Everything you need to know about vaccination during pregnancy


Suruchi Patwary, August 27, 2021

Pregnant woman getting vaccinated by Marina Demidiuk |  www.shutterstock.com

Pregnant woman getting vaccinated by Marina Demidiuk | www.shutterstock.com

Unlike the first wave, the second wave of COVID-19 saw numerous pregnant women infected with the coronavirus. COVID-19 can cause substantial problems during pregnancy, especially in the last trimester, when the uterus expands and presses on the diaphragm, limiting a woman’s ability to cope with a drop in oxygen saturation. This could cause a sharp drop in blood oxygen saturation, endangering the lives of both mother and child.

Vaccinations are a way out of this condition. Vaccines help prevent serious diseases in pregnant women. Infection with COVID-19 during pregnancy can result in a rapid deterioration of the health of a pregnant woman, in addition to causing harm to the fetus.

We spoke with Dr. Nadini Devi, Senior Consultant – OBG, Manipal Hospital to understand more about vaccination for pregnant women, the risks and benefits and everything else about it. And she started by saying:

The benefits of vaccination for pregnant women, experts say, far outweigh the risks. Information and data related to COVID-19 on pregnancy and vaccines, respectively, are changing hourly. However, the full impact of COVID-19 on pregnancy outcomes for the mother, fetus and newborn is not yet clear.

Women who do not have complications during pregnancy can receive the vaccine. The goal is to analyze the risks and benefits individually so that a pregnant woman can make a more informed decision. This choice is based on the woman’s belief that the risk of infection and / or morbidity from COVID-19 outweighs the known risks of vaccination during pregnancy.

Pregnant woman getting vaccinated by Huseyin Eren Obuz |  www.shutterstock.com

Pregnant woman getting vaccinated by Huseyin Eren Obuz | www.shutterstock.com

Here’s why you should take the jab

Pregnancy does not increase the chances of COVID-19 infection. However, current research suggests that pregnant women are at higher risk of contracting serious illness from COVID-19 than non-pregnant women if they do get sick. Pregnant women with COVID-19 are also at increased risk for preterm delivery and other negative pregnancy outcomes. Most pregnant women will be asymptomatic or have a moderate condition, but their health can deteriorate rapidly and affect prenatal results.

Because the benefits of vaccination outweigh the drawbacks, such as in pregnant women at high risk of exposure to COVID-19, the WHO recommends vaccination in pregnant women. Additionally, pregnant women with comorbidities are at increased risk of developing severe COVID-19 disease. Therefore, pregnant women should definitely consider taking the COVID-19 vaccine.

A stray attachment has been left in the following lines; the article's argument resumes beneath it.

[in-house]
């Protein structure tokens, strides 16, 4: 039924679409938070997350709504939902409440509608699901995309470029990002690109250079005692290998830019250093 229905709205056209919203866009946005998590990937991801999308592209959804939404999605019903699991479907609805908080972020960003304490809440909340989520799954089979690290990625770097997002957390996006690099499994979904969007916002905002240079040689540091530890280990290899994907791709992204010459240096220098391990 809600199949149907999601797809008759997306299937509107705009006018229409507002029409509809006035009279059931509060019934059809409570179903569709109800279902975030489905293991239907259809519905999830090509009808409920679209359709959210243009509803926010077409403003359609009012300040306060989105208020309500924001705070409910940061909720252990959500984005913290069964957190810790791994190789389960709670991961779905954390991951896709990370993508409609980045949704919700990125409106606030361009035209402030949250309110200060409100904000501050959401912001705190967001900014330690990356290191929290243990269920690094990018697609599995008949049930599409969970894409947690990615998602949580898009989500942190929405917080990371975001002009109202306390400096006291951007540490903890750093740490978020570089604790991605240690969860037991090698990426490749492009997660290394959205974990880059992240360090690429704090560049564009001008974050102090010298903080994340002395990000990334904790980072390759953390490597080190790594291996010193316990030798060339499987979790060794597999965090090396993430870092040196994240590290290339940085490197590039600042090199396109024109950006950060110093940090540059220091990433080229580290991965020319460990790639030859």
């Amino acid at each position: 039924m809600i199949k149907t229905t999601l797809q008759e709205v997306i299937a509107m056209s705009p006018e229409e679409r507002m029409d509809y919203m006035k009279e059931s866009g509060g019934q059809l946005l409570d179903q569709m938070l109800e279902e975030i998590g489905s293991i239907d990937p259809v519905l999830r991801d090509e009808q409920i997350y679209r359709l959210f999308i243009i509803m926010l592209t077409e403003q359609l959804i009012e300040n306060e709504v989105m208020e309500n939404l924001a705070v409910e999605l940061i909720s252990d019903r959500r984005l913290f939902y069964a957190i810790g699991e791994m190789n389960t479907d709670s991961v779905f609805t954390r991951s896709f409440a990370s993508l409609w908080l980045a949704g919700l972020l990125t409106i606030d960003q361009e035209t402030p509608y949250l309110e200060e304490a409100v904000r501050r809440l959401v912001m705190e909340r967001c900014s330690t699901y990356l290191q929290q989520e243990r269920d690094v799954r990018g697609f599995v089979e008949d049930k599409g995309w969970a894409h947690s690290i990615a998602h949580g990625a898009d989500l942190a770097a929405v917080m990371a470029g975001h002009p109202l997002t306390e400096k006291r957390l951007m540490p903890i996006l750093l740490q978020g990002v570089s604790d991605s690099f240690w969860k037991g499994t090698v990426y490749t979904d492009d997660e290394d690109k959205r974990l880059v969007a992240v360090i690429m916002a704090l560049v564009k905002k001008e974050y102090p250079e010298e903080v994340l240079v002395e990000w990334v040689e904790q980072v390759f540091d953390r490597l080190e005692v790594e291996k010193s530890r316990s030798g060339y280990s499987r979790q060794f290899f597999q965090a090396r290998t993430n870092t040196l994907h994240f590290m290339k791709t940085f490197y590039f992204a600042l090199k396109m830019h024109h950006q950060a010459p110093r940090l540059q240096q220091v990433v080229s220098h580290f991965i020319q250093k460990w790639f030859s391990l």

Although most infected pregnant women recover without the need for hospitalization, some may experience rapid deterioration in health. Symptomatic pregnant women tend to be at increased risk of severe illness and mortality. Pregnant women with symptomatic COVID-19 had a higher risk of adverse pregnancy outcomes, such as ICU hospitalization, iatrogenic preterm delivery, pre-eclampsia-like symptoms, cesarean section, and mortality, compared to pregnant women who have received the vaccine. COVID-19.

Get Vaccinated by PhotobyTawat |  www.shutterstock.com

Get Vaccinated by PhotobyTawat | www.shutterstock.com

When can it be hit?

If a pregnant woman chooses to get vaccinated, she can do so at any time during her pregnancy. Based on current research and guidelines, any trimester is considered safe OR (Second trimester can be considered. If a woman has been exposed to COVID-19 during her pregnancy, she should be vaccinated as soon as indicated in the schedule as in the non-pregnant population). .

What happens once you get poked?

Existing COVID-19 vaccines are safe, and the vaccine protects pregnant women from the virus in the same way that it protects other people. Based on current knowledge, experts believe that COVID-19 vaccines are unlikely to pose a risk to pregnant women or the fetus. However, a vaccine, like any other treatment, can cause adverse effects, which are generally mild or mild.

After receiving the vaccine, you can expect a mild fever, injection site pain, or malaise for 1-3 days. This can be controlled by taking acetaminophen tablets. In very rare cases, the recipient may experience some symptoms within 20 days of the injection and this may require immediate attention. However, the long-term adverse effects and safety of the vaccine for the fetus and child have not yet been established.

Doctors encourage pregnant women to get vaccinated as the group is at increased risk of serious illness from COVID-19, and so far studies have not identified any concerns about the safety of the injections. Vaccination of the mother is likely to provide some degree of protection to the newborn as well, as antibodies developed in the mother’s body after vaccination will pass to the developing fetus through her blood.

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